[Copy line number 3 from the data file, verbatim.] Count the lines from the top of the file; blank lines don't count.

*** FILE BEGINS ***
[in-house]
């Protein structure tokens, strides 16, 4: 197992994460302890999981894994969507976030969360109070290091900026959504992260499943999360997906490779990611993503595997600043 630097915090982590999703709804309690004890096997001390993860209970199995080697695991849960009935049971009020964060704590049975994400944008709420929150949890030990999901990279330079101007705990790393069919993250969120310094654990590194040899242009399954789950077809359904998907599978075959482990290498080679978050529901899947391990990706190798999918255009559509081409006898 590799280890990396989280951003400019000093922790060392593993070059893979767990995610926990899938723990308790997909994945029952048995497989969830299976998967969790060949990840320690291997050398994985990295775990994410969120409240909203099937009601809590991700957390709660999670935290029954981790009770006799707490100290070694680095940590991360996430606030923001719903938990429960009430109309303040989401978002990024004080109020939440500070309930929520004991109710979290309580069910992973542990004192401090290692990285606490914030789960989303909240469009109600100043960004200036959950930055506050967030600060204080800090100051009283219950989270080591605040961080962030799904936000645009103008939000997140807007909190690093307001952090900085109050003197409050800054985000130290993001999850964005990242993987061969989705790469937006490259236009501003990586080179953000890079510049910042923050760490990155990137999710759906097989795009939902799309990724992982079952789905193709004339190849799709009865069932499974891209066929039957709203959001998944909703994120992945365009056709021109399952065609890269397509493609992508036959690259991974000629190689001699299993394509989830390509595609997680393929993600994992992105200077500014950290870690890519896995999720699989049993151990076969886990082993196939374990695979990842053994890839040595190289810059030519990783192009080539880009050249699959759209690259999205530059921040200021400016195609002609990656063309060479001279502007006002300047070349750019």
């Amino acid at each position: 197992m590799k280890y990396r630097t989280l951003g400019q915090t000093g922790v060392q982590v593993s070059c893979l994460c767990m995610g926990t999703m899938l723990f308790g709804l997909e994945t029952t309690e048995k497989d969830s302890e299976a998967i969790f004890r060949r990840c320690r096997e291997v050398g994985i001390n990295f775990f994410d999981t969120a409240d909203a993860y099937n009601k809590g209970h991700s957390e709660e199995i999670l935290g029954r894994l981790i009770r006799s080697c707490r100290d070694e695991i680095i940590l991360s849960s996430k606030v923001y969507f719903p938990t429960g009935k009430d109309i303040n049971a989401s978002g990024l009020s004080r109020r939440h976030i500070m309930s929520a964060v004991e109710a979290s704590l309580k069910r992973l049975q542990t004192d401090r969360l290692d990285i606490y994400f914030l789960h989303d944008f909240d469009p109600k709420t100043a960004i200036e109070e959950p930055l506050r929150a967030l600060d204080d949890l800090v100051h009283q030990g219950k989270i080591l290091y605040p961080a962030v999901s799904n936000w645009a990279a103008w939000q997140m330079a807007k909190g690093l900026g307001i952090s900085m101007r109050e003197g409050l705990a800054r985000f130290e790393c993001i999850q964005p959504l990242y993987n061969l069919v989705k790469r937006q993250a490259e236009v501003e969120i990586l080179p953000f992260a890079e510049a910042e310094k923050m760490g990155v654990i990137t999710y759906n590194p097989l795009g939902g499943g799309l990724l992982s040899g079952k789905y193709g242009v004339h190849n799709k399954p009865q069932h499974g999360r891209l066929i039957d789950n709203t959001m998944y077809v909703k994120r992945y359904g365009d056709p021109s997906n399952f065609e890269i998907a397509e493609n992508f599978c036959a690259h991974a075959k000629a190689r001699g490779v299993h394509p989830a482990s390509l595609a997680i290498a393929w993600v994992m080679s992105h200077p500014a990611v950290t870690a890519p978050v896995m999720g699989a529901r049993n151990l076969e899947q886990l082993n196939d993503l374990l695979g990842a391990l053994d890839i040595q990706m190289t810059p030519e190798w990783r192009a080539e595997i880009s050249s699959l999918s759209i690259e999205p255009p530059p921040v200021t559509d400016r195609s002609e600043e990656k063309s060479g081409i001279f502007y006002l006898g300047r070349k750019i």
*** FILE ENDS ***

């Amino acid at each position: 197992m590799k280890y990396r630097t989280l951003g400019q915090t000093g922790v060392q982590v593993s070059c893979l994460c767990m995610g926990t999703m899938l723990f308790g709804l997909e994945t029952t309690e048995k497989d969830s302890e299976a998967i969790f004890r060949r990840c320690r096997e291997v050398g994985i001390n990295f775990f994410d999981t969120a409240d909203a993860y099937n009601k809590g209970h991700s957390e709660e199995i999670l935290g029954r894994l981790i009770r006799s080697c707490r100290d070694e695991i680095i940590l991360s849960s996430k606030v923001y969507f719903p938990t429960g009935k009430d109309i303040n049971a989401s978002g990024l009020s004080r109020r939440h976030i500070m309930s929520a964060v004991e109710a979290s704590l309580k069910r992973l049975q542990t004192d401090r969360l290692d990285i606490y994400f914030l789960h989303d944008f909240d469009p109600k709420t100043a960004i200036e109070e959950p930055l506050r929150a967030l600060d204080d949890l800090v100051h009283q030990g219950k989270i080591l290091y605040p961080a962030v999901s799904n936000w645009a990279a103008w939000q997140m330079a807007k909190g690093l900026g307001i952090s900085m101007r109050e003197g409050l705990a800054r985000f130290e790393c993001i999850q964005p959504l990242y993987n061969l069919v989705k790469r937006q993250a490259e236009v501003e969120i990586l080179p953000f992260a890079e510049a910042e310094k923050m760490g990155v654990i990137t999710y759906n590194p097989l795009g939902g499943g799309l990724l992982s040899g079952k789905y193709g242009v004339h190849n799709k399954p009865q069932h499974g999360r891209l066929i039957d789950n709203t959001m998944y077809v909703k994120r992945y359904g365009d056709p021109s997906n399952f065609e890269i998907a397509e493609n992508f599978c036959a690259h991974a075959k000629a190689r001699g490779v299993h394509p989830a482990s390509l595609a997680i290498a393929w993600v994992m080679s992105h200077p500014a990611v950290t870690a890519p978050v896995m999720g699989a529901r049993n151990l076969e899947q886990l082993n196939d993503l374990l695979g990842a391990l053994d890839i040595q990706m190289t810059p030519e190798w990783r192009a080539e595997i880009s050249s699959l999918s759209i690259e999205p255009p530059p921040v200021t559509d400016r195609s002609e600043e990656k063309s060479g081409i001279f502007y006002l006898g300047r070349k750019i």